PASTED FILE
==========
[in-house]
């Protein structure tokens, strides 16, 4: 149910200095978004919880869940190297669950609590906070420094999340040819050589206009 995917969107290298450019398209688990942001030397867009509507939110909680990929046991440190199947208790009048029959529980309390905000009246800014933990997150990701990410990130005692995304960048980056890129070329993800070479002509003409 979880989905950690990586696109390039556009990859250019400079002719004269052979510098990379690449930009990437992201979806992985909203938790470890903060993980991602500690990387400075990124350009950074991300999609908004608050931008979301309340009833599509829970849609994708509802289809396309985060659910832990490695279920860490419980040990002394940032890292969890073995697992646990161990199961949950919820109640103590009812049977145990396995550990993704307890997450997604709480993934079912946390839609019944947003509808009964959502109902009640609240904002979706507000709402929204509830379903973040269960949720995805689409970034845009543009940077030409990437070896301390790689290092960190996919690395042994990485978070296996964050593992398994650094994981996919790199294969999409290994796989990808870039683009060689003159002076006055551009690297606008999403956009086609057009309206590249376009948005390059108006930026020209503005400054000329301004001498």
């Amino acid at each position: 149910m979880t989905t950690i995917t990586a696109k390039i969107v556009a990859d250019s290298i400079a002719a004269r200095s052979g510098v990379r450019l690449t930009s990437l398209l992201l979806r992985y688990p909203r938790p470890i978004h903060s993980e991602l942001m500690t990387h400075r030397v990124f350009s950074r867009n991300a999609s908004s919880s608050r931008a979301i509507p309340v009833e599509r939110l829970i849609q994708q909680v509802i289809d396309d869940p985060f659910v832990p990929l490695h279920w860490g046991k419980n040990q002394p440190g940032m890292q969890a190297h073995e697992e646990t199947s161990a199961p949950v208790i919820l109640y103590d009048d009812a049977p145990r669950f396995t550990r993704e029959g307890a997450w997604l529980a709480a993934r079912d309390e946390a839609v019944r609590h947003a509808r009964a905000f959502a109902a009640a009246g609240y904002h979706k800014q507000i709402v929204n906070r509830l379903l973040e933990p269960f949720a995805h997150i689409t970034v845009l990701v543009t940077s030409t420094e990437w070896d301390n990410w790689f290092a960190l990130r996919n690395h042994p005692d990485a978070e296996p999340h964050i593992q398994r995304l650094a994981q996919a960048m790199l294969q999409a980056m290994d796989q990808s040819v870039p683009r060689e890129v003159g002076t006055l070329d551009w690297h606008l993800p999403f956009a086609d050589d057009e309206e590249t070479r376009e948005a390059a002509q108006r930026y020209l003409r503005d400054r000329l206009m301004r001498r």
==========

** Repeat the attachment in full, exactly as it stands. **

[in-house]
């Protein structure tokens, strides 16, 4: 149910200095978004919880869940190297669950609590906070420094999340040819050589206009 995917969107290298450019398209688990942001030397867009509507939110909680990929046991440190199947208790009048029959529980309390905000009246800014933990997150990701990410990130005692995304960048980056890129070329993800070479002509003409 979880989905950690990586696109390039556009990859250019400079002719004269052979510098990379690449930009990437992201979806992985909203938790470890903060993980991602500690990387400075990124350009950074991300999609908004608050931008979301309340009833599509829970849609994708509802289809396309985060659910832990490695279920860490419980040990002394940032890292969890073995697992646990161990199961949950919820109640103590009812049977145990396995550990993704307890997450997604709480993934079912946390839609019944947003509808009964959502109902009640609240904002979706507000709402929204509830379903973040269960949720995805689409970034845009543009940077030409990437070896301390790689290092960190996919690395042994990485978070296996964050593992398994650094994981996919790199294969999409290994796989990808870039683009060689003159002076006055551009690297606008999403956009086609057009309206590249376009948005390059108006930026020209503005400054000329301004001498």
């Amino acid at each position: 149910m979880t989905t950690i995917t990586a696109k390039i969107v556009a990859d250019s290298i400079a002719a004269r200095s052979g510098v990379r450019l690449t930009s990437l398209l992201l979806r992985y688990p909203r938790p470890i978004h903060s993980e991602l942001m500690t990387h400075r030397v990124f350009s950074r867009n991300a999609s908004s919880s608050r931008a979301i509507p309340v009833e599509r939110l829970i849609q994708q909680v509802i289809d396309d869940p985060f659910v832990p990929l490695h279920w860490g046991k419980n040990q002394p440190g940032m890292q969890a190297h073995e697992e646990t199947s161990a199961p949950v208790i919820l109640y103590d009048d009812a049977p145990r669950f396995t550990r993704e029959g307890a997450w997604l529980a709480a993934r079912d309390e946390a839609v019944r609590h947003a509808r009964a905000f959502a109902a009640a009246g609240y904002h979706k800014q507000i709402v929204n906070r509830l379903l973040e933990p269960f949720a995805h997150i689409t970034v845009l990701v543009t940077s030409t420094e990437w070896d301390n990410w790689f290092a960190l990130r996919n690395h042994p005692d990485a978070e296996p999340h964050i593992q398994r995304l650094a994981q996919a960048m790199l294969q999409a980056m290994d796989q990808s040819v870039p683009r060689e890129v003159g002076t006055l070329d551009w690297h606008l993800p999403f956009a086609d050589d057009e309206e590249t070479r376009e948005a390059a002509q108006r930026y020209l003409r503005d400054r000329l206009m301004r001498r």